The first but only lock we did today was Stonebridge Lock. Stonebridge Lock is fully automatic. Once we got to the lock we moored the boat up and me and dad walked over to the control panel.
We got our lock key and put it in the hole in the control panel and turned it, the panel lit up. I pressed the button which said ‘close downstream gates’.
I then pressed ‘open upstream sluice’ and we waited for the lock to fill. The sluice gates open a little at a time. Once the lock was filled I opened the upstream gates and mum pedaled in. I then shut the gates behind Loon.
Dad was on the other side of the lock holding the rope and chatting to a man.
Once the gates were shut I opened the ‘downstream sluice’. It took about ten minutes for it to empty.
Once it was empty I opened the downstream gates, took the key out and we were off.
The gates and sluices open and close by hydraulic rams.
In the morning we set off to Hackney Wick but we didn’t get that far because the wind was blowing really hard from the south at 17 mph. Mum and Dad could hardly move us along.
Evan helped dad with Stonebridge Lock. It was electric so he got to use all the different buttons. It was made an automatic lock in 2015. The lock was really deep.
We had a walk down to the next lock, on our way we saw two big replicas of Powder Barges, they both had massive masts. Renaissance and Judith are the names of the boats. From 1816 Powder boats were used for carrying gun powder from Waltham Abbey to Woolwich, it was the safest way to carry gun powder.
We are currently moored near Tottenham Lock. There are a pair of swans here with an unusually large family. They have eight cygnets! This seems to be their territory. This morning they came round to the window, all of them, wanting to be fed. It was pretty special. I’d never seen a swan so close. Being such a keen birder, I thoroughly enjoyed the experience.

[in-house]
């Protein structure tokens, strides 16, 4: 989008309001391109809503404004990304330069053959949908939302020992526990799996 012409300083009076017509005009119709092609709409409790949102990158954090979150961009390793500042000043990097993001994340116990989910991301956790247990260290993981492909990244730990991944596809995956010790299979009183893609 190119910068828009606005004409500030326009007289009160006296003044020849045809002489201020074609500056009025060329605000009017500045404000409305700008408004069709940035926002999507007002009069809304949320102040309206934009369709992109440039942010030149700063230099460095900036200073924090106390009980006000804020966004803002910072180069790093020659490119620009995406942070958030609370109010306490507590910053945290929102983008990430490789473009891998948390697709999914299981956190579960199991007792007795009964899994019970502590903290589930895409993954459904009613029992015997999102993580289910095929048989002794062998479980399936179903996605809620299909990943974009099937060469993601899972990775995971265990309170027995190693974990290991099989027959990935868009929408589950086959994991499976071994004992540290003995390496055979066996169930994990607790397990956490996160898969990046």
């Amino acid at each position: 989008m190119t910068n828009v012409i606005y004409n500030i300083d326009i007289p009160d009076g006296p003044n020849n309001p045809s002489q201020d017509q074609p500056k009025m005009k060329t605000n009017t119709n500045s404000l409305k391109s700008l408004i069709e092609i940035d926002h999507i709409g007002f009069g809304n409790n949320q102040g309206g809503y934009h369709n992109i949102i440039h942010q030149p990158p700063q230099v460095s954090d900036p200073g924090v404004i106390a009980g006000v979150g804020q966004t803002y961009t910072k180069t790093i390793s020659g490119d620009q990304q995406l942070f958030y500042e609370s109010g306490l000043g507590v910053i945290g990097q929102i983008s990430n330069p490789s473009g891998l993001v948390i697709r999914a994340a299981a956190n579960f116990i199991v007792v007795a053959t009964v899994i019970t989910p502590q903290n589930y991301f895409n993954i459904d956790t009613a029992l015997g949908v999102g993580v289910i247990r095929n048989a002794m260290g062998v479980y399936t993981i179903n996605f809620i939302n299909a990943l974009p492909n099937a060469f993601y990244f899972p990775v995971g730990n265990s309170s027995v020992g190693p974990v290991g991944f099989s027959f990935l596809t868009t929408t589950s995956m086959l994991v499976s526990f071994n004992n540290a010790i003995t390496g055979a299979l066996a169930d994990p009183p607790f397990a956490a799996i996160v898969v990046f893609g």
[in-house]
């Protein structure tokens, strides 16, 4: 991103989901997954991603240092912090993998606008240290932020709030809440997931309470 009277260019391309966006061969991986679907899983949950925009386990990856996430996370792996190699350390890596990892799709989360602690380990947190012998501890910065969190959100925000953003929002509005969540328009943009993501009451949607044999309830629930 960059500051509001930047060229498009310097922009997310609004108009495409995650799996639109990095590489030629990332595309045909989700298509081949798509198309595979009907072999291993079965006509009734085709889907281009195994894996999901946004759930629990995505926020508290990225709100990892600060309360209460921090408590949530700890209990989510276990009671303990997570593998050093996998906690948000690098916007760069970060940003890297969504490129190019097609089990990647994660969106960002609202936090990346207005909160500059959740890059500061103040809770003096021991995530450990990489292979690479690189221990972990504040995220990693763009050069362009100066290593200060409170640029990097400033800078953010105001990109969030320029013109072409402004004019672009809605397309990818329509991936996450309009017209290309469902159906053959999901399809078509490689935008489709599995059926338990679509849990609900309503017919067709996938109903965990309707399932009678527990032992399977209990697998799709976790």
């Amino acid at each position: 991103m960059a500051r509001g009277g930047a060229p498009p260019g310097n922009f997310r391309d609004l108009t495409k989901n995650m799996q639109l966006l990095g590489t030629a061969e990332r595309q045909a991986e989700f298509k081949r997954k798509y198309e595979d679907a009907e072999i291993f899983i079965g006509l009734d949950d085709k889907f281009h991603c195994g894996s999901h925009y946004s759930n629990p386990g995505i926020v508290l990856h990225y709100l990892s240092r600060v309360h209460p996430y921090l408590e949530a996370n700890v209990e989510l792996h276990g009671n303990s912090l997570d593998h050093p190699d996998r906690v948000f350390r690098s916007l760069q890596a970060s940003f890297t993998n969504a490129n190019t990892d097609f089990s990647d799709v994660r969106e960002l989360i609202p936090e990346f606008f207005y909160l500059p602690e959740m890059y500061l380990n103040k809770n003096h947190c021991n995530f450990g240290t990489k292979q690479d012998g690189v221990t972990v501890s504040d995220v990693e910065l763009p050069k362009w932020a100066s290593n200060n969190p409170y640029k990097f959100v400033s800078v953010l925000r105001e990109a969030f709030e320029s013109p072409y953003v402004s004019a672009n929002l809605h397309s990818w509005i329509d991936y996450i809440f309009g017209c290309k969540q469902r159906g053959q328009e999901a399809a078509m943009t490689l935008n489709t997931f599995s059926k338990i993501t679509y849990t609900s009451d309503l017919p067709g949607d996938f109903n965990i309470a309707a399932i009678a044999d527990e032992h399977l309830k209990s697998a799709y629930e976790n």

You notice a lot about swan behaviour seeing them so close up. Swans seemed to me like good parents because as we threw the bread out of the window, I observed that the adults hung back and let the young ones feed. They didn’t rush in and gobble it all up, though they easily could have done.
Mute swans are a common sight in Britain’s and some of Europe’s lakes, rivers, canals and waterways all year round. Some people go looking for exotic and rare birds and they just take the ones they see everyday for granted. These birds have so much beauty and so many interesting features, if you can only see through their familiarity.
Mute swans are so royal. I always think of them as the kings and queens of the water birds. The way they keep their heads held high and appear so proud. How they glide effortlessly through the water. How a mother keeps her cygnets in a perfect line behind her. The female is always so elegant and the male so majestic.
Now to the real facts about mute swans. Here goes my guide.
Gracie’s Guide To Mute Swans
Mute Swans are pure white, their feathers are large. I often wonder how they manage to stay so clean whilst swimming on such dirty waters. I guess it’s because they preen themselves so regularly.
Their bills are a dark orange with a black basal knob. The male (cob) has a larger one than the female (pen). The young are called cygnets and have a tan/grey downy plumage and a grey beak. They lack the basal knob.
Mute swans are not actually mute, they make hissing noises on defence and honks in their courtship dance. They also make a very distinctive sound when they fly, but surprisingly it doesn’t come out of their beak. It is the beating of their wings. They eat submerged plants and weeds.
Nests on the ground, usually on banks or islands. On average they lay 5-7 eggs. They mate for life so the male sticks around to help rear the young.
- The Latin name for a mute swan is Cygnus Olor.
- It is a myth that swans only sing when they are dying.
- There are lots of different types of swan, including Bewick’s swans (Cygnus Columbianus) and Whooper Swan (Cygnus Cygnus).